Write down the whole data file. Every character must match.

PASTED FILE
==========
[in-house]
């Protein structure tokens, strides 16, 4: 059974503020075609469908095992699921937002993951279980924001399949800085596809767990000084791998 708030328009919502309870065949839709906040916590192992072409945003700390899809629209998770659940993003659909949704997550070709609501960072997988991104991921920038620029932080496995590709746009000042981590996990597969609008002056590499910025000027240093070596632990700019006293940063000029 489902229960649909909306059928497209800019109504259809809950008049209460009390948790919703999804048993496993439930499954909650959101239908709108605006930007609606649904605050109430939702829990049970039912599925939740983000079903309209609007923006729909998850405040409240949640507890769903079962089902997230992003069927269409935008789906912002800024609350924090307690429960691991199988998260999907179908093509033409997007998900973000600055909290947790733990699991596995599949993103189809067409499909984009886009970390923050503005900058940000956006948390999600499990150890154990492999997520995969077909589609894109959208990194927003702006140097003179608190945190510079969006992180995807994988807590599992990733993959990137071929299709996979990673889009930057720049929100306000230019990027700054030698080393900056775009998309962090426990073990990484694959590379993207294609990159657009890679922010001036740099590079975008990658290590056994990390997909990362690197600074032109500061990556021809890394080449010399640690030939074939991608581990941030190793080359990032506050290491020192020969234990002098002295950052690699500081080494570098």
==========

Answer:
[in-house]
């Protein structure tokens, strides 16, 4: 059974503020075609469908095992699921937002993951279980924001399949800085596809767990000084791998 708030328009919502309870065949839709906040916590192992072409945003700390899809629209998770659940993003659909949704997550070709609501960072997988991104991921920038620029932080496995590709746009000042981590996990597969609008002056590499910025000027240093070596632990700019006293940063000029 489902229960649909909306059928497209800019109504259809809950008049209460009390948790919703999804048993496993439930499954909650959101239908709108605006930007609606649904605050109430939702829990049970039912599925939740983000079903309209609007923006729909998850405040409240949640507890769903079962089902997230992003069927269409935008789906912002800024609350924090307690429960691991199988998260999907179908093509033409997007998900973000600055909290947790733990699991596995599949993103189809067409499909984009886009970390923050503005900058940000956006948390999600499990150890154990492999997520995969077909589609894109959208990194927003702006140097003179608190945190510079969006992180995807994988807590599992990733993959990137071929299709996979990673889009930057720049929100306000230019990027700054030698080393900056775009998309962090426990073990990484694959590379993207294609990159657009890679922010001036740099590079975008990658290590056994990390997909990362690197600074032109500061990556021809890394080449010399640690030939074939991608581990941030190793080359990032506050290491020192020969234990002098002295950052690699500081080494570098």